10 Years In Spain – What Has Happened?

This year will be my tenth anniversary of coming to live in Spain. Like many expats, over the years I have been impacted by frequent changes that have affected the way we live and the way we deal with our finances. A series of global events have seriously impacted on the world economy in that time – many of which you will have forgotten. Although it seems a lifetime ago, it’s only 12 years since the worst financial crisis in history (pre-COVID) which resulted in huge financial institutions being bailed out by governments and saw a massive stock market crash. 

In more recent years we have experienced several weather phenomena that have really hurt the economy; the worst of these arguably being the Japanese Tsunami which nearly caused a nuclear disaster along with earthquakes which caused the Fukashima Nuclear plant to leak radioactive material. We have also seen the Greek debt crisis of 2015, where banks halted paying out any funds to the public, whilst Ireland received EU support to prevent the same thing happening there – also the Iraq war and the rise of the Taliban saw oil prices plummet. In 2020 we had the beginning of the COVID-19 Pandemic which is ongoing and the true financial impacts of which will not be fully known for years to come.

In recent years there have been a number of specific issues which have affected British expats who came to live in Spain.

2012 Foreign Asset Declaration Requirements

When this became law, initially it caused major panic in the expat communities of Spain and even caused people to move back to the UK. Most people thought that this was going to be yet another ‘tax grab’ by the Spanish government and much scare mongering went on due to the sizeable nature of the fines that were being imposed for not declaring accurately. Whilst it has been a method for the Hacienda to collect the right taxes from people, it was not a ‘tax grab’. Yes it has caused many to pay more in tax, but with the correct advice and direction this can be mitigated in many ways.

2015/16 UK Pension Legislation Changes

Initially this was described in the news as new legislation to help people have more control over their pension schemes and freedom to do what they wanted with their own funds. I even remember it being reported that people could now go out and buy Lamborghinis with their pension funds if they wished! There was a host of pension reforms in this pensions act aiming to help employers and boost the economy in general. It also meant that the government could draw in tax payments from the public if they had access to their money quicker (as additional tax breaks would not be given). This has enabled many people to use their pension funds to buy property in Spain under the flexible benefits regime and retire earlier than normal as they can bridge the gap in income until they start receiving their state pensions.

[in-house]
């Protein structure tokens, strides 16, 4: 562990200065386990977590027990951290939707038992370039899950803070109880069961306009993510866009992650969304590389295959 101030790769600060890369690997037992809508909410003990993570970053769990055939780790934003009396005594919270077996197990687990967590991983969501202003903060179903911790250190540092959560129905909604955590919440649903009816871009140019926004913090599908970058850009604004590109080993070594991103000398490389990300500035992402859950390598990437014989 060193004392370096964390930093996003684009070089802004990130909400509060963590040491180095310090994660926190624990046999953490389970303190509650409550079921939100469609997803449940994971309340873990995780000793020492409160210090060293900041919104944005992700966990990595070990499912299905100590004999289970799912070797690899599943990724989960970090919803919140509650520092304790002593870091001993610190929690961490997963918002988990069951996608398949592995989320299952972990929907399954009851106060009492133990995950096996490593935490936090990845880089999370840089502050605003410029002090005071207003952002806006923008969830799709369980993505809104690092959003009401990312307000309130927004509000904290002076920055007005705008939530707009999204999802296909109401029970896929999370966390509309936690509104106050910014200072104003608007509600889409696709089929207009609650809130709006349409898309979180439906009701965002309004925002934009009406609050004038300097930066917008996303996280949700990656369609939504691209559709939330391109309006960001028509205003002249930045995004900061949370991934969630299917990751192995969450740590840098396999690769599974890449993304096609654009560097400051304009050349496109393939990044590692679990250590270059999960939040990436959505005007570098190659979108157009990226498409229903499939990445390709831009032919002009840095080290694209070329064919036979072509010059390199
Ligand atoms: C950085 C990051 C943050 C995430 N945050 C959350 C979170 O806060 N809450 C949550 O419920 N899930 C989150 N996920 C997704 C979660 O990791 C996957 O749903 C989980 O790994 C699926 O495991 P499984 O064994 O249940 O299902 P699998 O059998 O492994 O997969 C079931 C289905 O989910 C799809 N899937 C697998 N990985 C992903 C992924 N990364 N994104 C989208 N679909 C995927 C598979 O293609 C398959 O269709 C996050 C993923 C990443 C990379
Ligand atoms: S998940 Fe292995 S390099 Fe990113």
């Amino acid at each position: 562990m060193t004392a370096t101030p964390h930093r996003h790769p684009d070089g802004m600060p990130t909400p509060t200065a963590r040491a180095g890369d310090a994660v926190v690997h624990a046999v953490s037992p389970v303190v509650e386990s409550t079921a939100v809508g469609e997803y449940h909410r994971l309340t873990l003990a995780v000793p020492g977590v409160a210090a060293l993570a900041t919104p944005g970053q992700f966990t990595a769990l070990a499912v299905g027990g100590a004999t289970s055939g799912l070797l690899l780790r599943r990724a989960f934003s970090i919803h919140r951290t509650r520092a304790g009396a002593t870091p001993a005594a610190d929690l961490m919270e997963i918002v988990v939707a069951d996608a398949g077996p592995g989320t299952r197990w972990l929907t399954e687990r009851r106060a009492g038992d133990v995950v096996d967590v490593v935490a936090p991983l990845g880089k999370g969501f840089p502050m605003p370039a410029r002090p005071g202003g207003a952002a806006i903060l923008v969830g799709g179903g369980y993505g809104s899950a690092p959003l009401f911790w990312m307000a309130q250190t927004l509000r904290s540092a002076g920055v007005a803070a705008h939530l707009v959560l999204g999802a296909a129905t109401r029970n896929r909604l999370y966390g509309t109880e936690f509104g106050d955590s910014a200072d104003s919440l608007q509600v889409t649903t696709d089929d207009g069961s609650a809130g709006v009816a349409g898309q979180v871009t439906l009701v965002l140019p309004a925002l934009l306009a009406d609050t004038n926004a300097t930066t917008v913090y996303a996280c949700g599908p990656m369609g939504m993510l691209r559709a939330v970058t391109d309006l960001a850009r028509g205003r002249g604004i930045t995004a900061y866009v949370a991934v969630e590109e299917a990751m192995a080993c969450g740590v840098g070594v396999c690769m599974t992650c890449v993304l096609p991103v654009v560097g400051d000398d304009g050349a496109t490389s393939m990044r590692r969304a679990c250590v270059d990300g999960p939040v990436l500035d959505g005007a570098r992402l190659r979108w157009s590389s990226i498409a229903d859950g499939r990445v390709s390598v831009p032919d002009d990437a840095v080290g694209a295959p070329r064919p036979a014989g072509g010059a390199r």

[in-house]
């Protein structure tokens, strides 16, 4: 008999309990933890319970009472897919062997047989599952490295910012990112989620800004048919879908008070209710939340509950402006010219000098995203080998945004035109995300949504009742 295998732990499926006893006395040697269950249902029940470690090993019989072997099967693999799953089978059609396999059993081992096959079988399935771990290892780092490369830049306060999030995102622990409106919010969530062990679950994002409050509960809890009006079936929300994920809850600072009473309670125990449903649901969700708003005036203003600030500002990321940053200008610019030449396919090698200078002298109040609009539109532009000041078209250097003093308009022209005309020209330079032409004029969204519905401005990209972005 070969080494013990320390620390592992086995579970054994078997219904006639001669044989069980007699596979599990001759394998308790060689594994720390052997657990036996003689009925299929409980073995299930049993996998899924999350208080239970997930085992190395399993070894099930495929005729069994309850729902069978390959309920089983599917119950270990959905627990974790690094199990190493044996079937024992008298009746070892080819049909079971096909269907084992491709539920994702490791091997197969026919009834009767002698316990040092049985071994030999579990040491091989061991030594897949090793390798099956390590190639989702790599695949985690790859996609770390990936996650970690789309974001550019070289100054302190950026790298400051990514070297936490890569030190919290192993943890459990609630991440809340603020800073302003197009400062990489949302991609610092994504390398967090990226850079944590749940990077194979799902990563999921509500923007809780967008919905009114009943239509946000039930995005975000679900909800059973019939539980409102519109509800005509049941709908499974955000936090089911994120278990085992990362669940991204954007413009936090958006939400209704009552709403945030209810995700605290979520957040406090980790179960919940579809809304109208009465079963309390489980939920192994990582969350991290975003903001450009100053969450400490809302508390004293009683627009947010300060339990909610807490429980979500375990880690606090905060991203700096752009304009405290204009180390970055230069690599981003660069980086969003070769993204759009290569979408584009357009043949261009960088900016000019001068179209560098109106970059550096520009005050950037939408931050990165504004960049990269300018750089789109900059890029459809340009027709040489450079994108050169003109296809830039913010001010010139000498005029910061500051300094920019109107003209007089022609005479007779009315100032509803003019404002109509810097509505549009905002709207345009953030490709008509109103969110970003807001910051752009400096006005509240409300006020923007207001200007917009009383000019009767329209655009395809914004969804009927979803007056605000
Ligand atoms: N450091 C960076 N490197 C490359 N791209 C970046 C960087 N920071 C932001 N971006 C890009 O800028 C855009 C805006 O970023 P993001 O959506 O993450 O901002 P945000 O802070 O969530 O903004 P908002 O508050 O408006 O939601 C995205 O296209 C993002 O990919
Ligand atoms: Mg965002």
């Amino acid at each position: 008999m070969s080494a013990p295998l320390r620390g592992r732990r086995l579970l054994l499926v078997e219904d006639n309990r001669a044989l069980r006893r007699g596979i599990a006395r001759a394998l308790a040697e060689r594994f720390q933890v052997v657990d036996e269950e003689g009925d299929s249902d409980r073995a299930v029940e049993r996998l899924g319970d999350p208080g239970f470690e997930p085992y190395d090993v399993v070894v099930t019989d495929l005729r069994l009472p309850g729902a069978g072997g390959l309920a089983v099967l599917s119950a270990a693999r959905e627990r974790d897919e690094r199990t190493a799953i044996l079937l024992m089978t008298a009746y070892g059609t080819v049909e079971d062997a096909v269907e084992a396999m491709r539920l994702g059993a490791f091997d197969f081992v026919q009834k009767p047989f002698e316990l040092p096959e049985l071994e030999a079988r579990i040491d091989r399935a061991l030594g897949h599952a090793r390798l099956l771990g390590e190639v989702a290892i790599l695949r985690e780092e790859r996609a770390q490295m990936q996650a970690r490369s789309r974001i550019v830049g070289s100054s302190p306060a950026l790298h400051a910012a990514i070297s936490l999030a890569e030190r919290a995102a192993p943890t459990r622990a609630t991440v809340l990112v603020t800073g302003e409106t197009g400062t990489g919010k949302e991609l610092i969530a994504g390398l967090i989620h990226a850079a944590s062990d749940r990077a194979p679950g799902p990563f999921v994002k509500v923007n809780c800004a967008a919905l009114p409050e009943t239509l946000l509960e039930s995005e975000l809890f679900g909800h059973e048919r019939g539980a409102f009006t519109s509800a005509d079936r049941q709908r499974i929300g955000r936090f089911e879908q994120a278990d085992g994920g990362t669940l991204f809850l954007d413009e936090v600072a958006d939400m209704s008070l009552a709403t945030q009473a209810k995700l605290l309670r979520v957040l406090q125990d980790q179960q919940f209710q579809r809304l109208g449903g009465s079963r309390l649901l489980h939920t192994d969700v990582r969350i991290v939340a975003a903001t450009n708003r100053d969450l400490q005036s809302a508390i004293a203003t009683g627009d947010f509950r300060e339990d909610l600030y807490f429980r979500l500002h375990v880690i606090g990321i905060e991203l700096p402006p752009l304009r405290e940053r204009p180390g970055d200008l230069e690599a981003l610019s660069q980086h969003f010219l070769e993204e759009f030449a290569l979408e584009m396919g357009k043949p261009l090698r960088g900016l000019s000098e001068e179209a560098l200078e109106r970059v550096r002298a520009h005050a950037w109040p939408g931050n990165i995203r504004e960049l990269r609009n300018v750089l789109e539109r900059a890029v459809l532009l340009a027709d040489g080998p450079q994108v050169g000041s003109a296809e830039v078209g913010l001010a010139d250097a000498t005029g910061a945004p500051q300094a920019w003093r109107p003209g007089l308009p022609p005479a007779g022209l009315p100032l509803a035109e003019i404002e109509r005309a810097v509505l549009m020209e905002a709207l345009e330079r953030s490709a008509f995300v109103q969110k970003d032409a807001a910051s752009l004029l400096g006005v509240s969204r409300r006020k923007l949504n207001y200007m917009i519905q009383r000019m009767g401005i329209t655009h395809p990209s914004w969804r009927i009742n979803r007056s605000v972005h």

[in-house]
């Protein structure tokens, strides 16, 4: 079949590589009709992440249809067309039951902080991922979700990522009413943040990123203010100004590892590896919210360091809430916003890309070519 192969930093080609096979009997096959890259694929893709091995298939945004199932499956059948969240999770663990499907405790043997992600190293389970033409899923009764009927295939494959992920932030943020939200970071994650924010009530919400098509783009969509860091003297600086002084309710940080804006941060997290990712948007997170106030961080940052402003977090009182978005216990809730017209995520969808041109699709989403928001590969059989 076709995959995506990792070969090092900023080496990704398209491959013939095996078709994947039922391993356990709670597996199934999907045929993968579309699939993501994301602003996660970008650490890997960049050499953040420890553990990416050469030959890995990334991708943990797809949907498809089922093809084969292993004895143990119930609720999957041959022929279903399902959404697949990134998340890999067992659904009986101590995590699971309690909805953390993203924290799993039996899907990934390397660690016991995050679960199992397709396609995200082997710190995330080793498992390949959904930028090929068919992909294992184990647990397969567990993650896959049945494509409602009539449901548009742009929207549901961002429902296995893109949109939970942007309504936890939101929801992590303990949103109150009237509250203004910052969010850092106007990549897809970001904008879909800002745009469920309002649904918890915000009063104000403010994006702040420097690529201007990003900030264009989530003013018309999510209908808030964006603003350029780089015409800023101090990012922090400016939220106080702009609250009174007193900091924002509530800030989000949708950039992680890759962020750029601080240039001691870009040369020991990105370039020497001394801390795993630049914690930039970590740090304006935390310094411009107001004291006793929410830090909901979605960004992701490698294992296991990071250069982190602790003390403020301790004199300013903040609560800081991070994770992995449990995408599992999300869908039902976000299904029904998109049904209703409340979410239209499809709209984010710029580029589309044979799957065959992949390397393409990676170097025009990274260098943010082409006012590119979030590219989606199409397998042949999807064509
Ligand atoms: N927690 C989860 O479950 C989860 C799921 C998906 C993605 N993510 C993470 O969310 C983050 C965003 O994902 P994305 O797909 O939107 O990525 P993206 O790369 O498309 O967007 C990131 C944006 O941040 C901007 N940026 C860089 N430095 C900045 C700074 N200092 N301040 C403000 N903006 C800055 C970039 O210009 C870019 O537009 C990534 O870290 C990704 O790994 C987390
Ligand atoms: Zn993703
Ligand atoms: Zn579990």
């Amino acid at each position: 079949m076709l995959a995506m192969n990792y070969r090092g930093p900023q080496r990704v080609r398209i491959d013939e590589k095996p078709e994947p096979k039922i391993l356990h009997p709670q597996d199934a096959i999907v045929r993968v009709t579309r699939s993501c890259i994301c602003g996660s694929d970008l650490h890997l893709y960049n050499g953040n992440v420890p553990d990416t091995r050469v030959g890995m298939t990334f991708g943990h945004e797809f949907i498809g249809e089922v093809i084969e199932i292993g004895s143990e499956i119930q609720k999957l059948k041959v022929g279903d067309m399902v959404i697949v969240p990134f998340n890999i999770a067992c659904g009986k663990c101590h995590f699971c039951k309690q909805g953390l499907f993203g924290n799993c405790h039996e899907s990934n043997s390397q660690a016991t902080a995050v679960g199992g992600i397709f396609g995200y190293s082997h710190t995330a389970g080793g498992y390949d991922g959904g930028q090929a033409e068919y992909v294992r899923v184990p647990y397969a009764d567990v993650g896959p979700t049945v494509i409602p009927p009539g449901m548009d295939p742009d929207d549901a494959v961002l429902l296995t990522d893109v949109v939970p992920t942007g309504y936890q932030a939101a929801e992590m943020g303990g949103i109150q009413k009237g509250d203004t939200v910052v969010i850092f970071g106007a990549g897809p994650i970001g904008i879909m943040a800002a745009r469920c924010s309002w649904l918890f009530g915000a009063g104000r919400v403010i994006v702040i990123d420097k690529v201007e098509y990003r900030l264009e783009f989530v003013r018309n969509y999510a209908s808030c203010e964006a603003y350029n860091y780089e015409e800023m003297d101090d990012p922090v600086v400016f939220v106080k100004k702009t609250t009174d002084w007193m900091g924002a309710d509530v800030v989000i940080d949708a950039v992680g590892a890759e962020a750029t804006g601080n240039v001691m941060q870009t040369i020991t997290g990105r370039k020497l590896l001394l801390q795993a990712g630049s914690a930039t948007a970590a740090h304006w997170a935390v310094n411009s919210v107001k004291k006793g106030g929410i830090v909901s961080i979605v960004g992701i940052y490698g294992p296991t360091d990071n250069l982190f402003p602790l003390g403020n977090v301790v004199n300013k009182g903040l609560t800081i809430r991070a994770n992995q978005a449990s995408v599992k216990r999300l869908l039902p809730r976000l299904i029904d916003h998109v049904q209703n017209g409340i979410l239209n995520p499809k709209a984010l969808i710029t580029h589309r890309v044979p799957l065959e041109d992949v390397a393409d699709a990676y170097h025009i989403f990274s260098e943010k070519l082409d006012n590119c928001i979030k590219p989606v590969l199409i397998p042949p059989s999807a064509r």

2016 Brexit Announcement

Brexit has, and will have, many ramifications for UK expats living in Spain, most of which are still unknown. What has happened in the last few months is that to stay in Spain people have had to ‘bite the bullet’ and become fiscal residents, provide for their own healthcare and actually apply for residency. Prior to Brexit, many people lived in Spain part-time and continued to use the UK as their financial base – this is no longer an option. This is the current situation, but back in 2016, the actual referendum result had a massive impact for UK expats in Spain. The Euro/Pound exchange rate plummeted by around 15%. This meant anyone receiving income in Sterling or UK pensions faced a 15% pay cut. Alongside this, certain banks have closed accounts for customers that live outside the UK and UK financial advisers can no longer look after EU clients. If this is the case for you, contact me and I will be able to help.


Although this is a worldwide pandemic, there are problems that have occurred as a result that are unique to UK Expats. There are genuine concerns about the healthcare situation. The language barrier causes additional stress when trying to understand updates to the situation, but the main problems are the restrictions we have on travel preventing our visiting family back home in the UK. This is further compounded by the travel restrictions caused by Brexit. Going back to the UK to sort out finances and property, or to visit the family are firmly put on a hold. One positive however seems to be that everyone is getting better with IT and using social media. Also money is being saved due to a lack of not travelling and socializing, so people are putting a little extra by. Fortunately for us we are a resilient bunch!

If you want more information or wish to make an appointment to discuss your own situation, please call 657 684 094 or email keith.littlewood@blacktowerfm.com 

120 Avenida Dr. Artero Guirao 2C
San Pedro Del Pinatar
30740, Murcia

Our office suite is easy to find on the main N332 through-road of San Pedro del Pinatar with easy parking.

The above information was correct at the time of preparation and does not constitute investment advice. You should seek advice from a professional adviser before embarking on any financial planning activity.

Blacktower Insurance Agents & Advisors Ltd is authorised and regulated in Cyprus by the Insurance Companies Control Service and registered with the DGS in Spain.

Blacktower Financial Management (Cyprus) Ltd is authorised and regulated in Cyprus by the Cyprus Securities & Exchange Commission and is registered with the CNMV in Spain.